Why Laparoscopic?

Laparoscopy – How it is done.

A video camera with fibre optic cables is inserted into the abdominal cavity via a canula (or port). It is usually inserted at the umbillcus (belly button), but can be placed elsewhere, depending on the procedure.

The abdomen is usually insufflated (inflated) to create a working and viewing space. The surgeon, through additional side ports can then use thin specialised surgical insruments and safely perform the operation.

Keyhole (Laparoscopic) Surgery Advantages

  • Reduced surgical trauma and therefore stress for the patient
  • Less pain and minor physical scarring
  • Shorter hospital stay and quicker recovery
  • Ability to return to work in a shorter period of time
  • Reduced risk of short and long term complications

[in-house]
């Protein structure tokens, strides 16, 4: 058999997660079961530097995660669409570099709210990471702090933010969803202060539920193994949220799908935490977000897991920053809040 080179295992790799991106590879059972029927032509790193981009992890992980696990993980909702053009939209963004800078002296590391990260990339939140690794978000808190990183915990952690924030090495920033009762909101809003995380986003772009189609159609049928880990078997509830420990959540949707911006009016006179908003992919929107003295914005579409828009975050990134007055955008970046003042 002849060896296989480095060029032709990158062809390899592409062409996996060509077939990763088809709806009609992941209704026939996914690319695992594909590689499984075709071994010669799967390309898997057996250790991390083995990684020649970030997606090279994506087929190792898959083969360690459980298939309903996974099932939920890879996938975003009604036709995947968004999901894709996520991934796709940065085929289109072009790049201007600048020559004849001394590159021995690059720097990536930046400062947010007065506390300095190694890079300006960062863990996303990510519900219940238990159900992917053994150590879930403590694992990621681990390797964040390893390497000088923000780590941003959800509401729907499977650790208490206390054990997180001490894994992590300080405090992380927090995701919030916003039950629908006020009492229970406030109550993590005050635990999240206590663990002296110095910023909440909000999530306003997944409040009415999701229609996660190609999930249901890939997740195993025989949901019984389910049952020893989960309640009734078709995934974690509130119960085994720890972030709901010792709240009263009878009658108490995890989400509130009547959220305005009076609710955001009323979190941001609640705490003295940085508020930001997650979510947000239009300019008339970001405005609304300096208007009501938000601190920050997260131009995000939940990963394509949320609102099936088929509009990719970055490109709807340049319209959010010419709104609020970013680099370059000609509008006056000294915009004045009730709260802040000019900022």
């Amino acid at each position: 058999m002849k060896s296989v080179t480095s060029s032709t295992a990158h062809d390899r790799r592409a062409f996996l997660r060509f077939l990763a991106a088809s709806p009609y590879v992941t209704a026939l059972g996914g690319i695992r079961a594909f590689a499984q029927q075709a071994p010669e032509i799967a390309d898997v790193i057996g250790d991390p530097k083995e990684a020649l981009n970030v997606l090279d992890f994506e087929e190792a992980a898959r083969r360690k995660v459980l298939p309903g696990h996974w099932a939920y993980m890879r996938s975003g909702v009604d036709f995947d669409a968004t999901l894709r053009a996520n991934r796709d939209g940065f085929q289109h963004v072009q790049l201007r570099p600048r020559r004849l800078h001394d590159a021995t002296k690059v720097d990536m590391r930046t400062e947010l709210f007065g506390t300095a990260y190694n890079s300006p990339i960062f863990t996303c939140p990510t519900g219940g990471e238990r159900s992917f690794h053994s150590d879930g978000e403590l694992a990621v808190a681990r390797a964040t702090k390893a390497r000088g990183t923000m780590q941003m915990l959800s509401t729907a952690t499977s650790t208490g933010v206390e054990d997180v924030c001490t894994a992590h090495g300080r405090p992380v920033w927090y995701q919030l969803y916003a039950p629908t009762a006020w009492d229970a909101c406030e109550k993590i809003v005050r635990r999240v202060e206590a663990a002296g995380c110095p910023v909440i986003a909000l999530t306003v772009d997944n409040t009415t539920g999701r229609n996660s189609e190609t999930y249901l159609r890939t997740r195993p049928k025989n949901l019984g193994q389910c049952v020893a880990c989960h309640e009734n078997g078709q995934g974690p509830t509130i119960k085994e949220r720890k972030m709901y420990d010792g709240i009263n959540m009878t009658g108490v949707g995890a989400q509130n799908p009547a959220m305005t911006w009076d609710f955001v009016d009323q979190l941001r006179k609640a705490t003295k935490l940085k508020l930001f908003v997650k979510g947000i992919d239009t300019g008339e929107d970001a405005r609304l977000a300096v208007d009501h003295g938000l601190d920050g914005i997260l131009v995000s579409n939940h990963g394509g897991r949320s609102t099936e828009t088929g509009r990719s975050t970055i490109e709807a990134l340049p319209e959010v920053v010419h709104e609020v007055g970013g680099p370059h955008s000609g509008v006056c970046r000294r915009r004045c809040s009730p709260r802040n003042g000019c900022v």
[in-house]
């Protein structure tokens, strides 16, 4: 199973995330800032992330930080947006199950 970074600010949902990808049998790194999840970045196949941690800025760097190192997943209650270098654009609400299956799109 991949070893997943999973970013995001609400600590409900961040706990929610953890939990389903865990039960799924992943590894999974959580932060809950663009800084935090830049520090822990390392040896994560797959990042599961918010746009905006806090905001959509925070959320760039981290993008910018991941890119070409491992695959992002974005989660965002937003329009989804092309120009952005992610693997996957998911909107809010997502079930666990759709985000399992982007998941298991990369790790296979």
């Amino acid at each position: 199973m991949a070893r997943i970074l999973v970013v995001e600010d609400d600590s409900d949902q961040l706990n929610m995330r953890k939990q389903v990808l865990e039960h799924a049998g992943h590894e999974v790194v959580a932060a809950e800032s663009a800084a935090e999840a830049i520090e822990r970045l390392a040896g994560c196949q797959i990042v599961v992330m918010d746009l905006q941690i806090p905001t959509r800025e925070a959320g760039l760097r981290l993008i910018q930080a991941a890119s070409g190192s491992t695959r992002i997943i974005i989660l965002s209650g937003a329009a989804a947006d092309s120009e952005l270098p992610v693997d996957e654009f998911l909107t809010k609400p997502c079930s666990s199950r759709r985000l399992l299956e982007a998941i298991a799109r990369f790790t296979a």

Keyhole (Laparoscopic) Procedures

There are a number of surgical procedures that Prof Chris Berney performs via keyhole including:

  • Repair of all types of hernias: abdominal, inguinal, incisional, hiatus
  • Repair of uncommon hernias: parastomal, Spigelian, diaphragmatic
  • Weight loss surgery (laparoscopic adjustable gastric banding)
  • Removal of the gall bladder (laparoscopic cholecystectomy)
  • Exploration of the bile duct
  • Removal of the appendix (laparoscopic appendicectomy or appendectomy)
  • Removal of the colon or large bowel (laparoscopic colectomy)
  • Removal of the rectum (laparoscopic anterior resection)
  • Removal of the small bowel
  • Removal of the stomach (laparoscopic partial gastrectomy)
  • Bypass of the stomach
  • Removal of the spleen (laparoscopic splenectomy)
  • Division of adhesions
  • Removal of the adrenal (laparoscopic adrenalectomy)
  • Removal of the ovary (laparoscopic oophorectomy)